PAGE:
• Performance evaluation: This clause allows a construction company to analyze its performance with a view to allowing it to achieve continual improvement by improved planning and subsequent improved processes and performance. The article How to implement the check phase (performance evaluation) in the QMS according to ISO 9001:2015 can provide more detail on this topic.
    • The process approach: The ability to pull all factors of a complicated construction project together would be extremely valuable in this sector, in terms of managing aggressive timelines and financial budgets. Many public construction projects run over budget and time targets, and this vital element of the ISO 9001 standard can help prevent this. You can read more on this topic in the article ISO 9001: the importance of the process approach.
    • Leadership: One of the key changes in the 2015 version of the standard is leadership. Enhanced leadership providing clear guidance on objectives and shared goals allied to excellent communication channels can help build a “get it right first time” culture within a construction project, ensuring both financial and time targets are met. You can find out more by reading How to comply with new leadership requirements in ISO 9001:2015.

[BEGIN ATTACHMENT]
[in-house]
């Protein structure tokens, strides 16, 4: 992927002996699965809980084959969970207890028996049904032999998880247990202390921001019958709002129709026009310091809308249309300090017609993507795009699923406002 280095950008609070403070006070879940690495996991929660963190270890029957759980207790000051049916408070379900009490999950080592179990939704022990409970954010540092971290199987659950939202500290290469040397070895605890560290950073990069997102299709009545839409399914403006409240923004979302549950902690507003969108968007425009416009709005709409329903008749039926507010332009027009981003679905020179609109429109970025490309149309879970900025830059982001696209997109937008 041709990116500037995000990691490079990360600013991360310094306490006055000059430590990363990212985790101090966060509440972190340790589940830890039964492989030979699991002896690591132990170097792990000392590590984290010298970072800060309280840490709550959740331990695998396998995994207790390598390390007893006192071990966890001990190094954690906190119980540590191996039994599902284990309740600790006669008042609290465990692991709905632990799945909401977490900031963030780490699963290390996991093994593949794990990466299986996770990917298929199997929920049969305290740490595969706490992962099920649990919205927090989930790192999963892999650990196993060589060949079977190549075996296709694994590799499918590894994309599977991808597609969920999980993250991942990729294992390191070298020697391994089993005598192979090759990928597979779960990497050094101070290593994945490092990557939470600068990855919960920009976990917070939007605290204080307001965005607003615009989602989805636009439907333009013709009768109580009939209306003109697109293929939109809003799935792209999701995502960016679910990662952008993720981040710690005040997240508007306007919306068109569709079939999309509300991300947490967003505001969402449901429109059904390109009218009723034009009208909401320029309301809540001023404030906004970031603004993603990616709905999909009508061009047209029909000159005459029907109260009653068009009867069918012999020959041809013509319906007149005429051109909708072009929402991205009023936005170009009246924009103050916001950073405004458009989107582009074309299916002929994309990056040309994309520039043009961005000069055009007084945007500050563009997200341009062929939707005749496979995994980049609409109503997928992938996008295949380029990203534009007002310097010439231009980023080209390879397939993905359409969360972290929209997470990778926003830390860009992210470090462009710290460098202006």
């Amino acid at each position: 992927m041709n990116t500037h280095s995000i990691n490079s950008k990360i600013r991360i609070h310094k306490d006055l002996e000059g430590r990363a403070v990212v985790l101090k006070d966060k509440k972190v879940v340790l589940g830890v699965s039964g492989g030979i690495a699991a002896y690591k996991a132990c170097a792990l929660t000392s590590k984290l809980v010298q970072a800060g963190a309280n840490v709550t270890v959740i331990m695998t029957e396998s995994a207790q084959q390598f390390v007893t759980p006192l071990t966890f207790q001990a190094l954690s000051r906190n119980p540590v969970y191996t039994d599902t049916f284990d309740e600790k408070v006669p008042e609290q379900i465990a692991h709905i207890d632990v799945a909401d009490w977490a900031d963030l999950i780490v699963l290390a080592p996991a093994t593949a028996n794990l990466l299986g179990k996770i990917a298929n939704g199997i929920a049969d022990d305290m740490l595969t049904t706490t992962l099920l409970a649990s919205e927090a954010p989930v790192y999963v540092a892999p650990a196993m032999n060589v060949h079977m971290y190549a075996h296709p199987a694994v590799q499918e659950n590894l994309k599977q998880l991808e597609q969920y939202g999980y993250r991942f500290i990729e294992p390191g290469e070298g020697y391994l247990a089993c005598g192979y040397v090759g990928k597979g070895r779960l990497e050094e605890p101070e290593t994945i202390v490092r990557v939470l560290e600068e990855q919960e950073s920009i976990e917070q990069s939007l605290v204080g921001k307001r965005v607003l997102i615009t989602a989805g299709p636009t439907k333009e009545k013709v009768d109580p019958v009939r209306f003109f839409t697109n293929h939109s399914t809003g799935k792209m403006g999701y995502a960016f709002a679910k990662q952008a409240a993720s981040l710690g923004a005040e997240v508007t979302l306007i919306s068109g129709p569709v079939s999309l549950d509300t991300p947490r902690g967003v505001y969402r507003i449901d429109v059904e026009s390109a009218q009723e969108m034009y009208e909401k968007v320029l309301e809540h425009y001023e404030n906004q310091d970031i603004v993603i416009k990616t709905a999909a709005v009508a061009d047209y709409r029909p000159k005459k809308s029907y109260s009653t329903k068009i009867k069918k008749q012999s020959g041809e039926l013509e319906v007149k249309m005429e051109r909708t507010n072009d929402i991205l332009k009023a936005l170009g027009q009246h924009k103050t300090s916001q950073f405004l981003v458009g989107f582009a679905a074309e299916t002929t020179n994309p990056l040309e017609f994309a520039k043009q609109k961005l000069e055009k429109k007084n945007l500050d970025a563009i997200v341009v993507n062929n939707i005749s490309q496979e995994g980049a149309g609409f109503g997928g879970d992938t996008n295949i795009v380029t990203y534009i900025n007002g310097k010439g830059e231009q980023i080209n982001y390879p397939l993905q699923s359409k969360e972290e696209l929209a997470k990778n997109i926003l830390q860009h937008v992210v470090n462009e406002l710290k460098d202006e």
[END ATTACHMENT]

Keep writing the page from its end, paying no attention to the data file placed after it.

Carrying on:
• Win new customers: Use ISO 9001 as a selling point. If not everyone in the construction sector has yet adopted ISO 9001 principles, use this as one of your unique selling points with a full explanation of its benefits. Reading 10 steps to attract a major customer using ISO 9001 can give you guidance on this element.

    ISO 9001: Becoming industry standard?

    The explanation above illustrates how ISO 9001-compliant processes can be used to improve performance, both internal and external, in your Quality Management System to realize both financial and quality performance benefits. Whether ISO 9001 becomes “industry standard” in the construction sector remains to be seen, but companies in this sector who do choose to implement will surely have an advantage. Using ISO 9001 principles to improve performance and quality and reduce cost is a possibility for every company in this sector, and selling your organization as an accredited organization is surely of great potential benefit in the eyes of a client. Isn’t that enough motivation to get started?

    To learn more about the business benefits of ISO 9001, read this free white paper: How can 9001 help your business grow.

    Advisera John Nolan
    Author
    John Nolan
    John Nolan is a Fellow of the Institute of Leaders and Managers in the United Kingdom, and Prince 2 accredited with a background in Engineering and Electronics and Data Storage and Transfer. Having studied and qualified as both a Mechanical and Electronic Engineer, he has spent the last 15 years designing and delivering Quality Systems and projects across many sectors in the UK, including both national and local government.